Employers may also wish to ask staff what improvements they would make, given the chance. This can be a very useful tool in implementing a new strategic direction.

the benefits of a cultural survey

Perhaps the greatest benefit of a cultural survey is that when employees feel like they are connected to the "bigger picture", they are more invested in the business and feel part of a team. 

This in turn helps improve their reliability, performance, desire to participate and willingness to sacrifice (if necessary) for the good of the business. The sense of collaboration created by a cultural survey is an invaluable asset to the business. 

A cultural survey may also bring up issues which have not previously been identified by management, such as endemic bullying or a toxic workplace.

how to get started

These few simple steps can help employers get started on conducting a survey.

  • Be clear about the purpose of the survey
  • Ensure you offer all team members the opportunity to participate
  • Decide whether a face to face, paper or electronic survey is appropriate or even a combination of all three if you have high staff numbers
  • Decide on the timeframe for responses
  • Formulate the questions and keep it simple - for example avoid asking two things in the same question
  • Analyse the results - don't take the results on face value, for example a low response rate to a particular question may make the results meaningless
  • Follow up on the survey insights and take appropriate action

WISE Workplace is here to support your organisation. If you have a concern about a toxic culture, or staff are making complaints, we are well placed to help you conduct a cultural survey.

The Cost of Aggressive Leaders

Vince Scopelliti - Wednesday, January 24, 2018

There are many different skills which are required for an effective leader - such as excellent communication skills, perseverance, the ability to inspire and motivate staff, clarity of thought, and efficiency. But one detrimental trait that many leaders may possess is aggression.

Although it is often accepted that a domineering personality seems to go hand in hand with successful leadership, in many situations it can actually get in the way of optimal and effective management.

a bad habit or a behavioural strength? 

There are different levels on the scale of aggression - and indeed, for some jobs a level of combativeness is almost an essential quality. From a CEO accustomed to facilitating hostile takeovers, to a litigator who must take charge of a courtroom, to a police officer, in these careers, behavioural traits which are more closely aligned with aggression can be helpful. 

Contrast this with "softer" jobs, such as a primary school teacher, a nurse, a psychologist or a social worker, and it becomes apparent that certain personality traits are much better suited to some industries than others.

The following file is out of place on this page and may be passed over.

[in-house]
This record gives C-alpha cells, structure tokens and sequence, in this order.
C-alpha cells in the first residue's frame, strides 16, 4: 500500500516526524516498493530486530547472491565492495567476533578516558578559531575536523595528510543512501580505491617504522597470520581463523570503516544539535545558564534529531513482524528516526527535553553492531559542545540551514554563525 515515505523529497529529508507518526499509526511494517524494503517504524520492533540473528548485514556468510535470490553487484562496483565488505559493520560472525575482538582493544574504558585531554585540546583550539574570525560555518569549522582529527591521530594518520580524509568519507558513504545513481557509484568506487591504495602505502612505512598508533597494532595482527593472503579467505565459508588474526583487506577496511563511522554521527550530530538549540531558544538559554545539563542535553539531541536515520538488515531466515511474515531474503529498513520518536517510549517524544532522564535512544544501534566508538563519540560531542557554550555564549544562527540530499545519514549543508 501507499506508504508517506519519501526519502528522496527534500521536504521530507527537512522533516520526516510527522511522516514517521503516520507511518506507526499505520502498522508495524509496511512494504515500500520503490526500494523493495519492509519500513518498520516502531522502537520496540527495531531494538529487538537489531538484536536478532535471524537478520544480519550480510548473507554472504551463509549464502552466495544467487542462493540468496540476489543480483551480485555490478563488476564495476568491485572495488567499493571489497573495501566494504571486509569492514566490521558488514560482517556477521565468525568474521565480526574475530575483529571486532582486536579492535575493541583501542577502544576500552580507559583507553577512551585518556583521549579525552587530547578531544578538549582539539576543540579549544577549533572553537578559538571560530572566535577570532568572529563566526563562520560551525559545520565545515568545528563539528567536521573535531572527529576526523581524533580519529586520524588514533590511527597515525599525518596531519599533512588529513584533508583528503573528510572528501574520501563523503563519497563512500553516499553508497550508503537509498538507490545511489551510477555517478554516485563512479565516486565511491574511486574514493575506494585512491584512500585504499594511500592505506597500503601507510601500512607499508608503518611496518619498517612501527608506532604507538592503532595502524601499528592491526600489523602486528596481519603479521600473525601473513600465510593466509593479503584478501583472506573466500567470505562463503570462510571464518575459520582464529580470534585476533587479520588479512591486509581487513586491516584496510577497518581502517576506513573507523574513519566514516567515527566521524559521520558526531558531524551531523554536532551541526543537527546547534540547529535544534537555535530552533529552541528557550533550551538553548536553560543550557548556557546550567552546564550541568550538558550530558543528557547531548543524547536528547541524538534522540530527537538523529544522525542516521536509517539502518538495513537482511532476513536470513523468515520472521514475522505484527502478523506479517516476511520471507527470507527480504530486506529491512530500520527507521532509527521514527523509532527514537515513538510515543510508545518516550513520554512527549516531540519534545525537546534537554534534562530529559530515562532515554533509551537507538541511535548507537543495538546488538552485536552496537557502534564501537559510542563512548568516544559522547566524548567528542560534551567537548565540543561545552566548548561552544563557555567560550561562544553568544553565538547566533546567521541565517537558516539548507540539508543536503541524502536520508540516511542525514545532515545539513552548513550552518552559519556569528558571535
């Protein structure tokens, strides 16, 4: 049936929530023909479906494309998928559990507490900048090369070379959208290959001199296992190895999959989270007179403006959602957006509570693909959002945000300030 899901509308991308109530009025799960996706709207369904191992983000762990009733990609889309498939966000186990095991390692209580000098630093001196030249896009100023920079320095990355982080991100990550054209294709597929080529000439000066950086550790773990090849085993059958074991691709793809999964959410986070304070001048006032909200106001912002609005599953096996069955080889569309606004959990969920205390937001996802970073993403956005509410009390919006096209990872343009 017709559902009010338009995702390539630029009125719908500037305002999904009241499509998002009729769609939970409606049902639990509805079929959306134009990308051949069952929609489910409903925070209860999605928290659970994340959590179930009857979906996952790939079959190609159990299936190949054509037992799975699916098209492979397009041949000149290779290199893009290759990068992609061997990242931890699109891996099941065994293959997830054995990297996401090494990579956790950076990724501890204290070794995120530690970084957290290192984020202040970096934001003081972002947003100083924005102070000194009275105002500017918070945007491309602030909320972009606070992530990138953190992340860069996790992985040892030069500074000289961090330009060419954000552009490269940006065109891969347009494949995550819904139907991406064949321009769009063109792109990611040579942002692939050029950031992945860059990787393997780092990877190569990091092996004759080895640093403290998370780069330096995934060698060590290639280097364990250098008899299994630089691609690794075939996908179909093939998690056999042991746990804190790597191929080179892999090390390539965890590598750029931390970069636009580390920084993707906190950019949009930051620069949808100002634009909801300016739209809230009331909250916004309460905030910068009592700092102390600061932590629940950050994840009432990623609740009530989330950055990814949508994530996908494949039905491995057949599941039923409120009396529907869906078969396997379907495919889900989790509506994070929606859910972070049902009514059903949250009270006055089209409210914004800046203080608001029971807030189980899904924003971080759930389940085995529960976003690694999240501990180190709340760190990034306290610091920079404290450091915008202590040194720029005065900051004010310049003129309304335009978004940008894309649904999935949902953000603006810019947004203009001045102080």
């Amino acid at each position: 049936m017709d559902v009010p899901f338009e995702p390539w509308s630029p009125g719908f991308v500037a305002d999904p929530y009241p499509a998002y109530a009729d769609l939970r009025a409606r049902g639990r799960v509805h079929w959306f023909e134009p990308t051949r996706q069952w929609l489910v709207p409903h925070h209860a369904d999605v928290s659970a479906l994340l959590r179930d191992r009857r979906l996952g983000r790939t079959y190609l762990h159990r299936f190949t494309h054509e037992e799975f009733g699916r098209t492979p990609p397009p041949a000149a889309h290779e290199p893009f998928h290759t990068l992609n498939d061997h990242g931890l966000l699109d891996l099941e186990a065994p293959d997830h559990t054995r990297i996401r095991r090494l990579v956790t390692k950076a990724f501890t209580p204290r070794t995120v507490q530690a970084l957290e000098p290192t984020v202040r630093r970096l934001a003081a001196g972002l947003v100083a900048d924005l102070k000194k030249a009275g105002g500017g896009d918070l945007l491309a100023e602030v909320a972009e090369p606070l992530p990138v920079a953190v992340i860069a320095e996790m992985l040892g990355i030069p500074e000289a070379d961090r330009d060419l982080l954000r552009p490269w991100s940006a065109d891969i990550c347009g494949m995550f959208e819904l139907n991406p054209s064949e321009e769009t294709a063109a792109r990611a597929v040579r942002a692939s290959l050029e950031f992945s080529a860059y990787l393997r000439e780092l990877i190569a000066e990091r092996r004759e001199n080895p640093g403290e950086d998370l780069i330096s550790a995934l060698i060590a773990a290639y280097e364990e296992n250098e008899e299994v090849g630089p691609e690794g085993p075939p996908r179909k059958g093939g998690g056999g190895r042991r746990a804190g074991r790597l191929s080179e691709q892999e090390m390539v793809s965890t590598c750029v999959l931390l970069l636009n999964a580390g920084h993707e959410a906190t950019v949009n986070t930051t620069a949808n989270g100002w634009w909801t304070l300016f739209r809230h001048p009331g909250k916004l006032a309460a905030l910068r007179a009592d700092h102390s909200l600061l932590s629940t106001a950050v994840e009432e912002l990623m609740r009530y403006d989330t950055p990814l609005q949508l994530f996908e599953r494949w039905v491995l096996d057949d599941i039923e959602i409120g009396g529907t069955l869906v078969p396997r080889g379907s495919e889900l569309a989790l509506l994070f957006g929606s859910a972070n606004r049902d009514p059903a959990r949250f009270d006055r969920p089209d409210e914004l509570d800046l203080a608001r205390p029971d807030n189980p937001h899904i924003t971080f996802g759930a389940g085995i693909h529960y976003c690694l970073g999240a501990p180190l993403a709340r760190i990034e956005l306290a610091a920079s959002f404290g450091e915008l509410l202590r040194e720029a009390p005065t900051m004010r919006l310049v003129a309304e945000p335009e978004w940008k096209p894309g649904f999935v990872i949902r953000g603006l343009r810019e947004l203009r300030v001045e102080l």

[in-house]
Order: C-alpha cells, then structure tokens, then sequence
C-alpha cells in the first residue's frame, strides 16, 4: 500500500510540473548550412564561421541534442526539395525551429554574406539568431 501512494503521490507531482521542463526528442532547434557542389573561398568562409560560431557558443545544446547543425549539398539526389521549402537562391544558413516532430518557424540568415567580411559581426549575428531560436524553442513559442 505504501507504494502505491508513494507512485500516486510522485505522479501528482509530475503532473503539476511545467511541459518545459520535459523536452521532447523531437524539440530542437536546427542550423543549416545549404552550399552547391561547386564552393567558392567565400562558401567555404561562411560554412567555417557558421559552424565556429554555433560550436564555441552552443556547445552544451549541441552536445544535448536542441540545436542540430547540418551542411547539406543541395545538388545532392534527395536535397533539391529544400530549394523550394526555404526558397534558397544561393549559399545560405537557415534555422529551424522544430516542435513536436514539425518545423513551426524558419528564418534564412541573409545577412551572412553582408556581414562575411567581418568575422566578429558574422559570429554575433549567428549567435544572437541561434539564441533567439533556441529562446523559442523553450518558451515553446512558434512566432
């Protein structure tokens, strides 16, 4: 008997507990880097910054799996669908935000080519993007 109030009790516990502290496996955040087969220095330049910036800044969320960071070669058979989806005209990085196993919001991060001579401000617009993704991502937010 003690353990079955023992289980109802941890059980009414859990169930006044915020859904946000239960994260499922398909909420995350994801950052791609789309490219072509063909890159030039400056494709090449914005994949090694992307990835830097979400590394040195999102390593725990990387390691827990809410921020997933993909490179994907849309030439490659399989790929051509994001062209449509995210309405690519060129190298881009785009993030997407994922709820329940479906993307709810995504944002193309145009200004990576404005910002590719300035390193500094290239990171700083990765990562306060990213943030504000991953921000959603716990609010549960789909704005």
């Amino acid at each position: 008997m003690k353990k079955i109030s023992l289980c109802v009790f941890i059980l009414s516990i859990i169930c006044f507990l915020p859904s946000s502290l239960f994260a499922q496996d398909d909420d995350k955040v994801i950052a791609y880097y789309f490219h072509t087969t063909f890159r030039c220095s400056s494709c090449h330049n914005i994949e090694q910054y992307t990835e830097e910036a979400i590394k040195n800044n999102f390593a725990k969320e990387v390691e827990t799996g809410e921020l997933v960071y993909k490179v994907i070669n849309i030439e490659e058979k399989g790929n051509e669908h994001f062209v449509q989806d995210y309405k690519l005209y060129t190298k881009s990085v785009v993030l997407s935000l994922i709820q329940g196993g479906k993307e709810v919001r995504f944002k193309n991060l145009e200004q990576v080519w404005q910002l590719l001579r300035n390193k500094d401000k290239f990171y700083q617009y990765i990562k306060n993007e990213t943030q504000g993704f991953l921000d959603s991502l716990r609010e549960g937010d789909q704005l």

Hiring managers and HR managers responsible for recruitment and selection of managers need to be aware of the difference between simple assertiveness and unbridled aggression or even narcissism.

the difference between assertive and aggressive

A "positive" and assertive boss might:

  • Engage in competition against external competitors, but support a whole team ethos;
  • Be forthright and open, including potentially critical - but be equally willing to accept criticism of their own methods;
  • Seek facts;
  • Respect the rights of staff to their own opinions. 

In comparison, a "negative" aggressive or narcissistic boss may:

  • Constantly compete with their own staff;
  • Belittle or punish those who disagree with the leader;
  • Base decisions on their emotions or feelings rather than rational or logical conclusions;
  • Mock or otherwise put down staff; 
  • Yell, gesture, stride around or otherwise engage in physically intimidating behaviours.

the downsides of aggressive behaviour in the workforce

In its most basic form, employees who work for aggressive leaders can be uninspired and unhappy, often not wishing to come to work. A leader who storms around like a bear with a sore head, as the expression goes, is likely to cause, or at the very least contribute to, a toxic workplace. 

This, in turn, can lead to significant losses in productivity, high rates of absenteeism or presenteeism (where staff physically turn up but do not properly fulfil their duties) and excessive staff turnover. 

changing leadership behaviour 

It can be difficult to modify leadership behaviour, particularly when it comes to leaders with type-A personalities, which will likely mean that they are reluctant to accept criticism or receive feedback well. 

Strategies for changing leadership behaviour, or at least improving the ability of staff to deal with aggressive leaders, include:

  • Building a strong relationship between the leader and the rest of their team, including by encouraging open communication and fostering the ability for human resources staff as well as team members to provide feedback on decisions made by the leader. 
  • Appeal to the leader's sense of logic and highlight the potential impact of their actions on the business.
  • In the case of narcissistic leaders, it can be helpful to frame feedback on their behaviour in terms of how it might negatively affect their goals, rather than as a direct personal criticism.
  • Stop supporting this type of behaviour by refusing to promote or reward leaders who are aggressive, and who refuse help to modify their behaviour. 

Taking a few simple steps towards correcting the ongoing behaviour of an aggressive leader, while still highlighting the importance of strength in decision-making, can help to significantly improve the satisfaction, productivity and quality of your workers. If you believe you have an aggressive leader or a toxic workplace where an investigation or cultural review would help, contact WISE today for an obligation free quote.